whelmed by Parkway, Central Grocery
Just returned from a trip to NOLA where I visited both Parkway Bakery and Central Grocery for the first time.
We enjoyed the roast-beef po'boy at the former, and the muffuletta at the latter, but I have to say we weren't blown away in either case.
I certainly don't mean to bad-mouth: at Parkway, the staff was wonderful, and the other sandwiches we got (catfish and alligator sausage) were very good. Hell, the roast beef was very good, too. But given the chatter on this board and elsewhere -- well, maybe my expectations were just too high.
I still have to try Parasol, but based on a previous visit I will continue to give props to the (underappreciated?) r.b. po'boy at Ignatius, on Magazine Street. Where else?
As for muffulettas... we got to Central on the early side of lunch and, happily, didn't have to wait terribly long. But again, while we enjoyed the muffuletta, I don't see what the big deal is about C.G. in particular. After several visits now I've had a few different muffs -- Napoleon House, Johnny's, the one at Jazzfest; even Mike Serio's -- and none of them were so much better than the others that I'd recommend spending extra time and/or money for any of them in particular.
best to all -
I've never been a fan of Central Grocery. DiMartino's shines above any other that I've eaten.
I haven't tried Parasol's but my husband has and he is a roast beef po-boy lover and he said that it wasn't nearly as good as Magazine St. Po-Boys.
I'm a Nola resident who just had my Parkway Tavern cherry broken this weekend, and I have to say I was also just whelmed. I've almost been afraid to write about it as it's such a po' boy go-to from what I've heard. Maybe it was just a bad day for Parkway, but the roast beef po' boy looked like it had been run over by a car before being served and I found the catfish to be dry, even with mayo and hot sauce. Like you, I enjoyed the service and ambience, but was left feeling like I was missing something with the po' boys.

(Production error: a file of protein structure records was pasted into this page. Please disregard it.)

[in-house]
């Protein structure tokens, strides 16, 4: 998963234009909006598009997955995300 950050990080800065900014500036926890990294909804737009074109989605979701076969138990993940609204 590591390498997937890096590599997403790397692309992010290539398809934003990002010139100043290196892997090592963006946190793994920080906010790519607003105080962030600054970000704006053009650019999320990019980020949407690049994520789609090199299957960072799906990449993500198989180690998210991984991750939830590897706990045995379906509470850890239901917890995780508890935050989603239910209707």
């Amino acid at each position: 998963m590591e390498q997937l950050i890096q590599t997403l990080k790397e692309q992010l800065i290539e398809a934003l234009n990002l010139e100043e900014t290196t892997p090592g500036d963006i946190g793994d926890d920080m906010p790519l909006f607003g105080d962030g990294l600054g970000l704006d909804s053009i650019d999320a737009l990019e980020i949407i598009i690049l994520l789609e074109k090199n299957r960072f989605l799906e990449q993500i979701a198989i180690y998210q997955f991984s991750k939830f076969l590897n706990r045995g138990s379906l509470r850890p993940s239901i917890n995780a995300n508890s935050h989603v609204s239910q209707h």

Roast beef poboys are much like snowballs or anything else you really like. I've never had a bad one, but there are others that are better than the rest. What makes them better? Who knows, the bread, the way they slice the roast beef, is it debris style...etc etc. Seriously, someone could write a book about the roast beef poboy and po boy shops, much like Obituary Cocktail and make a fortune on New Orleans sales alone.
Did you see the posting last week about best po boys? There were so many suggestions that it may be helpful in the future as there is so much variety and such a huge difference in opinion as to whose po boy is the best. Personally, I love em all! I have never had a "bad" experience, minus my rb po boy at Domilise's. Would not recommend the RB there to anyone, but everything else is good. For variety, you may enjoy the BBQ Shrimp po boy at Liuzza's by the Track. Nikinik: My husband LOVES Magazine Street Po Boys. Not my fave, but again, it is all a matter of opinion. In regards to muffs, I like Central Grocery, but my husband swears by Nor Joe's in Metairie as they are made to order and they are pretty damn good.
I like Nor-Joe's but I have had better Italian Salad elsewhere...it it possible to mix 'n match by geting a muff in one place and adding your favorite Italian salad later--or even some extra meats. My argument with Central Grocery is that the goddamn muff is all bread..sure, it is supposed to be a "stretcher" of materials but, in the old days--read 1960's/1970's---the CG muff had MUCH more stuffing.
As to roast beef poboys, well, two things have changed in the "standard" in my adult life. One is the bread..we do not have the many bakeries available anymore...those breads made a difference. A second issue is the cut of the meat. Acme is now selling a shredded meat RB po-boy..why not? it is easier that way and, moreover, whoinhell is gonna know better? There real sandwich..and I believe m friends on tis board will agree...is a thin sliced piece of roast beef..it is so thin that even ancient teeth, augmented perhaps by dentures, can get through it. These pieces of beef require some care but little long-term attention: cook the roast right, slice, leave it lay in juices. If good, it'll sell before it can "go bad"
A Central Grocery muffaletta used to be a big deal; sadly, no more. In the 60's and 70's their muffalettas deserved their glowing praises because back then, each of their muffalettas were made when ordered, not ahead of time. My grandfather (very Sicilian) would take us with him when he went to CG to shop and order a muff or 2. Nowadays they are pre-made and literally stacked in columns behind the deli counter against the wall. Trust me, if my grandfather could see how they sell them now, he'd roll over in his grave.
Central Grocery Co
923 Decatur St, New Orleans, LA 70116